The 61-year-old had exposed the state sponsored doping program of his country.
It has been five years since Grigory Rodchenkov, the former head of Russia’s Anti-Doping Center, went into hiding in the United States after exposing his country’s state-sponsorship doping scheme. He has had no physical contact with his wife or children since late 2015, the year after he helped Russia cheat their way to the top of the medals table at the Sochi Winter Olympics.
In a recent interview with AP, Grigory Rodchenkov, who spoke from an undisclosed location with his face covered in a black balaclava and dark goggles that obscured his eyes, further revealed that making his current identity public is still too risky for him.
“It’s my security measures because I have physical threats to be assassinated and I want to live. [Vladimir] Putin, he is quite logical. He separates opposition in two ways – enemies and betrayers. I am in the betrayers’ category and all betrayers would be beheaded, cut, dead. So there is no doubt that he wants me to be dead.” the chemist-turned-whistleblower told AP.
“Sport is a part of Putin’s politics and showing to the West how good Russia is. You cannot trust Russia. You cannot trust the certification authorities, and (anti-doping) laboratories cannot be allowed to be restored within the foreseeable future.”
Grigory Rodchenkov was the brains behind the Duchess cocktail of anabolic steroids and the cover-up that resulted in Russia topping the medal standings at the 2014 Sochi Winter Olympics, with 13 gold medals. Russian spies ensured that the Duchess would not be detected in doping tests as FSB agents used a hole in the wall of the Sochi laboratory to swap out the dirty samples with clean urine at night. Later, the doping cover-up extended into the Summer Games, Paralympics, World Athletics Championships and almost every major sport, before Rodchenkov’s evidence came out.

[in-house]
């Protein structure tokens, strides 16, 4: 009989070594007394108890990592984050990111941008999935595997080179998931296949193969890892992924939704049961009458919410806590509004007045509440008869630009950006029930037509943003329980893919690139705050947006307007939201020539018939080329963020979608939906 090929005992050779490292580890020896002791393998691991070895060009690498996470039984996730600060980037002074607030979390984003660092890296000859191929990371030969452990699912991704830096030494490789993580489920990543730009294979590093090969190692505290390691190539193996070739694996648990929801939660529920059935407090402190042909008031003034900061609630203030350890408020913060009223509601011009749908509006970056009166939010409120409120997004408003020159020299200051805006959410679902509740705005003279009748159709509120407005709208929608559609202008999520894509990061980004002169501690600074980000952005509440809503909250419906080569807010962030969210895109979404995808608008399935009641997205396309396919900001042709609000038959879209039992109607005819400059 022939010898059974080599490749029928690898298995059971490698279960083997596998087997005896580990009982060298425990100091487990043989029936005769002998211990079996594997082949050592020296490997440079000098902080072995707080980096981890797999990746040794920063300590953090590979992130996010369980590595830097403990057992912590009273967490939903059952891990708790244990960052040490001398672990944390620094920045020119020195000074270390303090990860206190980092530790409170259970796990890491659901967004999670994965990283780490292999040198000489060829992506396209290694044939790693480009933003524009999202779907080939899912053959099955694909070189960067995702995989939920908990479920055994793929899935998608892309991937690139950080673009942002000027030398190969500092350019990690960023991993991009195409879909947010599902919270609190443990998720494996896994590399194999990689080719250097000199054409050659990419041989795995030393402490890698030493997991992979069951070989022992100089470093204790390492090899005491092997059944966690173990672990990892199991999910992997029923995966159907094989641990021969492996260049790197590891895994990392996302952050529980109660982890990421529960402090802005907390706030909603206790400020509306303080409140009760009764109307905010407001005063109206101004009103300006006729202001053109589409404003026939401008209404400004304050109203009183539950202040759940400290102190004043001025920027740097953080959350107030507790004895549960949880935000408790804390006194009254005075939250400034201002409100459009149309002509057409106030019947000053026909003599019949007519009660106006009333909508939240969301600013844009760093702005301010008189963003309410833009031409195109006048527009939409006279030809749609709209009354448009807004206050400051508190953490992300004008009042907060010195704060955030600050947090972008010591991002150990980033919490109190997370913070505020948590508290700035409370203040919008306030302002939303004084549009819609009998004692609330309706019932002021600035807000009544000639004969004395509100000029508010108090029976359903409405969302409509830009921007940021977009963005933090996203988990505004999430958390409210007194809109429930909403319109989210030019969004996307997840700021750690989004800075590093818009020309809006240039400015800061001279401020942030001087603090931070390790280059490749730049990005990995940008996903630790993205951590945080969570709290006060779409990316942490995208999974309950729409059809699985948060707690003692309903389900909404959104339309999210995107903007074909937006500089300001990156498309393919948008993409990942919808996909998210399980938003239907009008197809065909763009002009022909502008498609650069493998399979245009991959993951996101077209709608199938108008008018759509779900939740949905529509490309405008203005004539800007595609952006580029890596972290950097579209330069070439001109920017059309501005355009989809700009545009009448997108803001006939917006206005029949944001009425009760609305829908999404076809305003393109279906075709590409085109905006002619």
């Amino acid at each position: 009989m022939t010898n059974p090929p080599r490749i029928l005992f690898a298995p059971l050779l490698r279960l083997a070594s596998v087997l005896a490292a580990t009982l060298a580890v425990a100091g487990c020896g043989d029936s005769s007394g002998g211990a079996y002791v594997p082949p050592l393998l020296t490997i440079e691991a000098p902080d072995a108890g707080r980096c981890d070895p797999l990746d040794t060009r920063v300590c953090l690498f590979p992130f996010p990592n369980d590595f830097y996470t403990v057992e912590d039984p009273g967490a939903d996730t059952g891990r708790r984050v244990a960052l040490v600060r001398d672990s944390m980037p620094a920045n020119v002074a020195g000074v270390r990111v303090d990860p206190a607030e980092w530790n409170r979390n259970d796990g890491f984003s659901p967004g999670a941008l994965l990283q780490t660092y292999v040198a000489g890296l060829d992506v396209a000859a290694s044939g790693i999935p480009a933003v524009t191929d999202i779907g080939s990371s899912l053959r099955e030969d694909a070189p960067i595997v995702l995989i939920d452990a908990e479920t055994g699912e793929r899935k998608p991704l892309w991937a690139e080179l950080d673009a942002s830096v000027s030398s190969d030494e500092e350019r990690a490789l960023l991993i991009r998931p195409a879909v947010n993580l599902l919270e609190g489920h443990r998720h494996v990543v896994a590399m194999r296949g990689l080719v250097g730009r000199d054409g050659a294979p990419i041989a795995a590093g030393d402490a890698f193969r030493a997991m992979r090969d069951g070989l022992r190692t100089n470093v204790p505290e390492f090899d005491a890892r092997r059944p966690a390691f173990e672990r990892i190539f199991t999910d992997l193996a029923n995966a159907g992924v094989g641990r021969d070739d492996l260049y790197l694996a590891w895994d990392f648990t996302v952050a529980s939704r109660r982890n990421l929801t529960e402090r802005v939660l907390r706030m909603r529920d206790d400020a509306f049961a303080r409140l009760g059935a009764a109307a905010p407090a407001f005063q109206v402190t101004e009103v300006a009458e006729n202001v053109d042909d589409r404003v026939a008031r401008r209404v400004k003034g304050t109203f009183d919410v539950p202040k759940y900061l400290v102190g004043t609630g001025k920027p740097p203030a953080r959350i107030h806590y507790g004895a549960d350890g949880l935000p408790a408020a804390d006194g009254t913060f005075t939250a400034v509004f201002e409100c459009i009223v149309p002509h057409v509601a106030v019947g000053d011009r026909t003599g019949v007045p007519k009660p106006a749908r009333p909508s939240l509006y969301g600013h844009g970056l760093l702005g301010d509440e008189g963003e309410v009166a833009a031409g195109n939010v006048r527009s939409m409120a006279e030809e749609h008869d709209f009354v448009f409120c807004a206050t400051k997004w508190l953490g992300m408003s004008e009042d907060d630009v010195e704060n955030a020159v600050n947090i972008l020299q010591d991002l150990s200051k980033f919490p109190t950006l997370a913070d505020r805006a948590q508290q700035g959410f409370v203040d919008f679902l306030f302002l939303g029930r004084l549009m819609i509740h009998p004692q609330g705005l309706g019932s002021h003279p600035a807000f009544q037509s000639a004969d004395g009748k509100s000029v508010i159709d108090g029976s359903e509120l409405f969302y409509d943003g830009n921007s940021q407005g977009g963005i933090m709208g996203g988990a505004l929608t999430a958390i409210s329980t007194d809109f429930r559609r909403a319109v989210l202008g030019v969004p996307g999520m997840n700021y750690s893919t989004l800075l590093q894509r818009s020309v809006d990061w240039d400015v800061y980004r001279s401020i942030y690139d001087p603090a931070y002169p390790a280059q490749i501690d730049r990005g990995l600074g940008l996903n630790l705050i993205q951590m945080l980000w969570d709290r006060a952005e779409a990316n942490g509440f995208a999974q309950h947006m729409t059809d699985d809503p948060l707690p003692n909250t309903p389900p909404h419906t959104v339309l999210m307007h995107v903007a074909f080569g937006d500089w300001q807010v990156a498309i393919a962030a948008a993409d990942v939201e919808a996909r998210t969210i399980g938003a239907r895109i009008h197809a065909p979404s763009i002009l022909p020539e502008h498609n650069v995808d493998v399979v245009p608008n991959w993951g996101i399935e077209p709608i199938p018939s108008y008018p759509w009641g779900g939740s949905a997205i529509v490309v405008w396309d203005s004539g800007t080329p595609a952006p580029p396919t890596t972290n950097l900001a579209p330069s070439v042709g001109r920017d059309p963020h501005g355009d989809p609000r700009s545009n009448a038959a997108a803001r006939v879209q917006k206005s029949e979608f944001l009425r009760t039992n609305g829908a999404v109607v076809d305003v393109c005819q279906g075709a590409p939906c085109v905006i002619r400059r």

The evidence turned Russia into international sporting outcasts, as they were banned from multiple competitions such as the 2016 Rio de Janeiro Summer Games and 2018 Pyeongchang Winter Games. To this date, the evidence sourced from the former head of Moscow’s main anti-doping lab continues to be used in cases against athletes that have represented the country.
“For me, it was the end of doping control,” Grigory Rodchenkov went on. “If we can do it, why others cannot?”
He also explained why he should be trusted by the world right now, adding that he did not have much of a choice back when he was still in his home country. “When you are a laboratory director and you have 50 employees and you are reporting to your high ups at the ministry, I could not even think about morals.”
Rodchenkov has had to convince the world he has since shed those ways and is coming clean. Most of the cases he helped to cover-up are likely to soon come to light after the World Anti-Doping Agency shared the data- of samples tested up to 2015, and tampering that continued into 2019- most of which was retrieved from his Moscow testing lab at the heart of the state-backed doping program.
He further dismissed concerns about any long-term damage to the health of athletes who were allowed to be pumped with steroids. Rodchenkov said, “It’s extremely debatable and still ungrounded. We see the generation who is now at the end of their lives of the 70s and 80s, which are still in a good physical condition after steroid programs. I had honestly, I’m sorry, but I had huge feelings of accomplishment. Those athletes I helped [to win] were extremely talented and I could not understand, with the coach, how he or she may lose to others.”
“The only explanation was doping. Then using some programs, we won gold medals. Honestly, it was like levelling the field. The problem is that the people from outside cannot understand what is going on inside sports. Only whistleblowers could do that. But in corrupted countries, you have to escape and we need to be preserved,” he concluded.